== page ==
On the surface at least, China and India appear committed to rely upon diplomatic channels to ease back tensions after Monday night’s bloody clash between Chinese and Indian soldiers. It remains unclear, however, if the desire to let diplomacy lead is sincere or simply a case of Beijing and New Delhi going through the motions. At this point both sides must tread carefully. India has announced its intention to take part in a trilateral meeting with China and Russia next week. The move has sparked optimism from outside observers and analysts that direct talks between India and China, with Russia serving as a mediator of sorts, may resolve the current crisis. Since Monday, India and China have been engaged in several rounds of talks aimed at deescalating tensions. Today, possibly as a result of these talks, China released 10 Indian soldiers it had captured during the battle.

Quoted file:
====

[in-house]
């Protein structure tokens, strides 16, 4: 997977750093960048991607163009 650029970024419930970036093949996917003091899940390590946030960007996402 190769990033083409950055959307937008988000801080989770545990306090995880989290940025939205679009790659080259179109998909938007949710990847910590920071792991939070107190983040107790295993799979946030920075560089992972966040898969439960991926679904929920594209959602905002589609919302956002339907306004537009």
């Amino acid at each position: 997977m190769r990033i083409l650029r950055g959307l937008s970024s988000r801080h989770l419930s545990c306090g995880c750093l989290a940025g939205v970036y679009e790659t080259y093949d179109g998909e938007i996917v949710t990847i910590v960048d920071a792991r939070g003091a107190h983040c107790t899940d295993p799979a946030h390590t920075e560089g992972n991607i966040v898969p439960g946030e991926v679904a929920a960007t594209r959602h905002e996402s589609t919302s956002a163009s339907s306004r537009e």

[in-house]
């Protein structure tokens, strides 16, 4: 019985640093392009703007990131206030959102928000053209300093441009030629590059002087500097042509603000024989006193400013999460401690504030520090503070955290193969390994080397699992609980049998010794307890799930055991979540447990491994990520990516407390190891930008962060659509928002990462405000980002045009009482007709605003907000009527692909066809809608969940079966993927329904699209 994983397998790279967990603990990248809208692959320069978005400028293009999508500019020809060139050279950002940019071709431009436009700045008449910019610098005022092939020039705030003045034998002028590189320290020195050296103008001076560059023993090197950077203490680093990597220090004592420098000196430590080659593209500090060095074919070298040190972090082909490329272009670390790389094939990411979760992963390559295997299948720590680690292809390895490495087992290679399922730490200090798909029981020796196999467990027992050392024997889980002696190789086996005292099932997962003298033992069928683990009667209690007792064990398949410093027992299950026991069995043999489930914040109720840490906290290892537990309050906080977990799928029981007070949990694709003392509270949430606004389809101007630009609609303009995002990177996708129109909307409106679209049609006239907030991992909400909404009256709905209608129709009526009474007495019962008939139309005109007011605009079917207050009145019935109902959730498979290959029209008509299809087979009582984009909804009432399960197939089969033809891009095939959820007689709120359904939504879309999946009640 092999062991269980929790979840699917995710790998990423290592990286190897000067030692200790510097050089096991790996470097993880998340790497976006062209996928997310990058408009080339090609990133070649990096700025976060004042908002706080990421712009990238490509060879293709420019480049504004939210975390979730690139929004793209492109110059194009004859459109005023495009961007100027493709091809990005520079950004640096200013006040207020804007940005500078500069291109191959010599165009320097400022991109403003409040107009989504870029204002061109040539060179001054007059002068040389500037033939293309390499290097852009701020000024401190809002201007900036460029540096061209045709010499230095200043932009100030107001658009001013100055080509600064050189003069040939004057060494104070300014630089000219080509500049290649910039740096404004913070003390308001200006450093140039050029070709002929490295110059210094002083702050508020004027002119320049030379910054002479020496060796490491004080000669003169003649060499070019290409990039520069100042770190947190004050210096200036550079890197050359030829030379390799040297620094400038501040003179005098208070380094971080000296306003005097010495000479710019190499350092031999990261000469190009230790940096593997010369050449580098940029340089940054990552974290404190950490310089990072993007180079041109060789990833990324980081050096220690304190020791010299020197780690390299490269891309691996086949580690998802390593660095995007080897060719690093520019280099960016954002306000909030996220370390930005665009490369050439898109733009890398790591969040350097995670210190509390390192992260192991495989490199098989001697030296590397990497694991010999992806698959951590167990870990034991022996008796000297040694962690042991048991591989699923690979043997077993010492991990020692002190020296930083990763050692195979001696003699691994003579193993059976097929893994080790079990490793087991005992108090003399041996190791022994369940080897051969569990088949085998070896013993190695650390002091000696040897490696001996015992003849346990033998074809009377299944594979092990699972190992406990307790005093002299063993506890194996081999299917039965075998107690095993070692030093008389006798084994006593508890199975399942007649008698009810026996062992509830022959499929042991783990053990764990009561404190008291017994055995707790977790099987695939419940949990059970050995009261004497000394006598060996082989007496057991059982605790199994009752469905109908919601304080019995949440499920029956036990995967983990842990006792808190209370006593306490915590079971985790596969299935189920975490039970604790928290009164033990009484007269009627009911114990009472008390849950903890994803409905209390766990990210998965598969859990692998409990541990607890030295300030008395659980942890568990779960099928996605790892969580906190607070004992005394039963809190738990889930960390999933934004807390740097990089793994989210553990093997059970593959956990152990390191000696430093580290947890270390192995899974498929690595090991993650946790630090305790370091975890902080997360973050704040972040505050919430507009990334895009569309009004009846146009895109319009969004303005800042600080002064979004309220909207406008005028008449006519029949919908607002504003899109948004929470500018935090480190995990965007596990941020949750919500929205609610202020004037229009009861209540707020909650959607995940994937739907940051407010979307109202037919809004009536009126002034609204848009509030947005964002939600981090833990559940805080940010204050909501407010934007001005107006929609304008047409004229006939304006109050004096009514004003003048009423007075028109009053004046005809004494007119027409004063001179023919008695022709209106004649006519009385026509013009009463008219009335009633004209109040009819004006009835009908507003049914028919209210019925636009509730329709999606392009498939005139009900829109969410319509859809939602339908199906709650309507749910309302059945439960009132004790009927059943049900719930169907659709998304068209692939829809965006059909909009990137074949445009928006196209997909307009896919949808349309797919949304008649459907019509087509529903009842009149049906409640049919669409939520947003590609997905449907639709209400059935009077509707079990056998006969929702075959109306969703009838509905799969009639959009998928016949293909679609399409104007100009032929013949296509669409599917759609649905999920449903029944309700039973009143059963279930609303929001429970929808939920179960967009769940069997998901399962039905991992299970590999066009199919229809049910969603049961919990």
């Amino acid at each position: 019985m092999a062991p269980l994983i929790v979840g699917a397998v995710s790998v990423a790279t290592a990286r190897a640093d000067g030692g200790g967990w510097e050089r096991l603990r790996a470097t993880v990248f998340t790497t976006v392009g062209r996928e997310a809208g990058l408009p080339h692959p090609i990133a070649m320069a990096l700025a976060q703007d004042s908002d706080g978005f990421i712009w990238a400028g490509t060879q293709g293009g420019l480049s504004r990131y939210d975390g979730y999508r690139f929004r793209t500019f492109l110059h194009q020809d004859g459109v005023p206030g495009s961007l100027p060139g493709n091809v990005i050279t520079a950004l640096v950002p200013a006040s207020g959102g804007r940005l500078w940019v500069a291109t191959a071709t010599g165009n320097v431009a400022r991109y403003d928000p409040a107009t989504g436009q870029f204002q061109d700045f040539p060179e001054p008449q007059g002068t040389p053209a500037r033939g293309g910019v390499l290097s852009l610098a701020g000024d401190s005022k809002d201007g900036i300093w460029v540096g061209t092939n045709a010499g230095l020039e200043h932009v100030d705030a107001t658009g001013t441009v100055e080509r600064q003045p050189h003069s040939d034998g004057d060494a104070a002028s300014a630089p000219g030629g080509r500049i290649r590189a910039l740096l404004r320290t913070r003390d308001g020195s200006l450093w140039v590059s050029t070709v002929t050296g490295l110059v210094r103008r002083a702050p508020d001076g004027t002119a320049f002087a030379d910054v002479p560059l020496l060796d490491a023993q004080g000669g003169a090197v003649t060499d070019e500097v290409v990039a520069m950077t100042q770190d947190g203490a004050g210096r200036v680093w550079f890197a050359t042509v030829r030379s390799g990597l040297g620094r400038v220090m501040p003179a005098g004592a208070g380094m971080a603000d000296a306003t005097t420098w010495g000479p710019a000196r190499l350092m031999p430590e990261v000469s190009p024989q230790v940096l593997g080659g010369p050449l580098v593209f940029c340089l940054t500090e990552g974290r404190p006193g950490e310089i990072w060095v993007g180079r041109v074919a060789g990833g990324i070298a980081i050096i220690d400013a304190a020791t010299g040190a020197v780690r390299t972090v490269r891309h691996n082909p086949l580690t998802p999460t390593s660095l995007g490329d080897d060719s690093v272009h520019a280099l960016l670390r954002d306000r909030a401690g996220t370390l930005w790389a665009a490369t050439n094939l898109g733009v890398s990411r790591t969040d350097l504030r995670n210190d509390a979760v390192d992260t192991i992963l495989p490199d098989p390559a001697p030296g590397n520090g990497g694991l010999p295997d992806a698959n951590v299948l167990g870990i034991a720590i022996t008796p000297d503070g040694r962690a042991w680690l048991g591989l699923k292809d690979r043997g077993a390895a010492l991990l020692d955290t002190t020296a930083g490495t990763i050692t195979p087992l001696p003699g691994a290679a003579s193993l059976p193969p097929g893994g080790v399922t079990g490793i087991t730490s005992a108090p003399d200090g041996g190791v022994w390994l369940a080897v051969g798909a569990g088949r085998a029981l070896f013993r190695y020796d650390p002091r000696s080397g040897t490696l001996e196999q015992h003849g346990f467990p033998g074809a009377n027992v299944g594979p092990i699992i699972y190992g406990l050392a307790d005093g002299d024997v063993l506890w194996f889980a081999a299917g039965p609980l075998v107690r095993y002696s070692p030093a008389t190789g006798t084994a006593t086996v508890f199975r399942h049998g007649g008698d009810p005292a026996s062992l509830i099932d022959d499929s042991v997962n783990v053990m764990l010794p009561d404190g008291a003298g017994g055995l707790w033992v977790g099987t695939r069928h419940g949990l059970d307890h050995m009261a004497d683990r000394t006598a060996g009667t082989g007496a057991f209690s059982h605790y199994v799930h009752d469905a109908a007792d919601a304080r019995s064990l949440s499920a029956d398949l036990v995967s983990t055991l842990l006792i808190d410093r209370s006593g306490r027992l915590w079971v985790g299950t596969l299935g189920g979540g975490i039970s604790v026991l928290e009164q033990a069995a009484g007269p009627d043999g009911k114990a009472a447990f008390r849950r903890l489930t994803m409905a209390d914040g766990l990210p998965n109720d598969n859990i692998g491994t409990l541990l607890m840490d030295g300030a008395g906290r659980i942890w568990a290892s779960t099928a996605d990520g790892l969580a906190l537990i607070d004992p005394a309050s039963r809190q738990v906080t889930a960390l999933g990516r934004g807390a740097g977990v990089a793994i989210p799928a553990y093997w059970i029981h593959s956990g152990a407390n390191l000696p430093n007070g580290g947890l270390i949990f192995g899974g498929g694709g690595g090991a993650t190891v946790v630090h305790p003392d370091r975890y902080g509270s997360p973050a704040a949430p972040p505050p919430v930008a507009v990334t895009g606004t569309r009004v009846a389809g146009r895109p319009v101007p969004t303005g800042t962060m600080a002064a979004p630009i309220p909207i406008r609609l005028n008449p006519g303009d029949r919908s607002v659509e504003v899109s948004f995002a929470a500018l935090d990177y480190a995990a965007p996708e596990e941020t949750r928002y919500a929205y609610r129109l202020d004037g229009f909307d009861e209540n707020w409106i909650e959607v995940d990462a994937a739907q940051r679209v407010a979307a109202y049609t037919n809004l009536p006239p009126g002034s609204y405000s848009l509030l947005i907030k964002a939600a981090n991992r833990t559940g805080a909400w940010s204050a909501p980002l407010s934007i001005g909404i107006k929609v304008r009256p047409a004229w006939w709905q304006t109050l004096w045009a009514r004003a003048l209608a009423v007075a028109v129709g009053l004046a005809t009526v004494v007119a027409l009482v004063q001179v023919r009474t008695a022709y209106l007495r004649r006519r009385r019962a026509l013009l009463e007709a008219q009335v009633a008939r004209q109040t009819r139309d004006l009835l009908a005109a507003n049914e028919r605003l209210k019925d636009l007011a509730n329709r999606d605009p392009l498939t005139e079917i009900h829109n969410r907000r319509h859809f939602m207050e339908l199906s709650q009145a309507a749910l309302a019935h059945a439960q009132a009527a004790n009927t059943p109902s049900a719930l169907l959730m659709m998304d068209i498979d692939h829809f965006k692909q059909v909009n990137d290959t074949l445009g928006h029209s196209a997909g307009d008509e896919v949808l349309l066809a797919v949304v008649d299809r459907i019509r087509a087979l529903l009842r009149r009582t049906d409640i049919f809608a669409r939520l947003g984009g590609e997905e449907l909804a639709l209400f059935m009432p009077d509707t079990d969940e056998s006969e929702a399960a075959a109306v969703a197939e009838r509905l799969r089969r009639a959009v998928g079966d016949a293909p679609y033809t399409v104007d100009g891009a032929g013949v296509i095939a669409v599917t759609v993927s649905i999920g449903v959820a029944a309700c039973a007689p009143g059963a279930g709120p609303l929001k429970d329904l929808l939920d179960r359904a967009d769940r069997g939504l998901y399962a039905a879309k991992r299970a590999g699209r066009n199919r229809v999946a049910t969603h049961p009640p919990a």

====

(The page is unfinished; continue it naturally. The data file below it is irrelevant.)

The Indian people have reacted vehemently to the border engagement, and the current nationalist temperament of its leaders could tip the populace beyond the boiling point. Prime Minister Narendra Modi is walking a tightrope of sorts right now. India’s leader is under tremendous pressure to respond. Now, following years of nationalistic chest thumping, and moves aimed at expanding Indian influence and territory, a weak response by the Modi government might spell its downfall. On the flip side, an overly aggressive response runs the risk of escalating the crisis even further, running the risk of a wider Sino-Indian conflict.
In simple terms Modi has little room to give, but he could very well find himself forced to avenge the honor of India’s 20 fallen soldiers.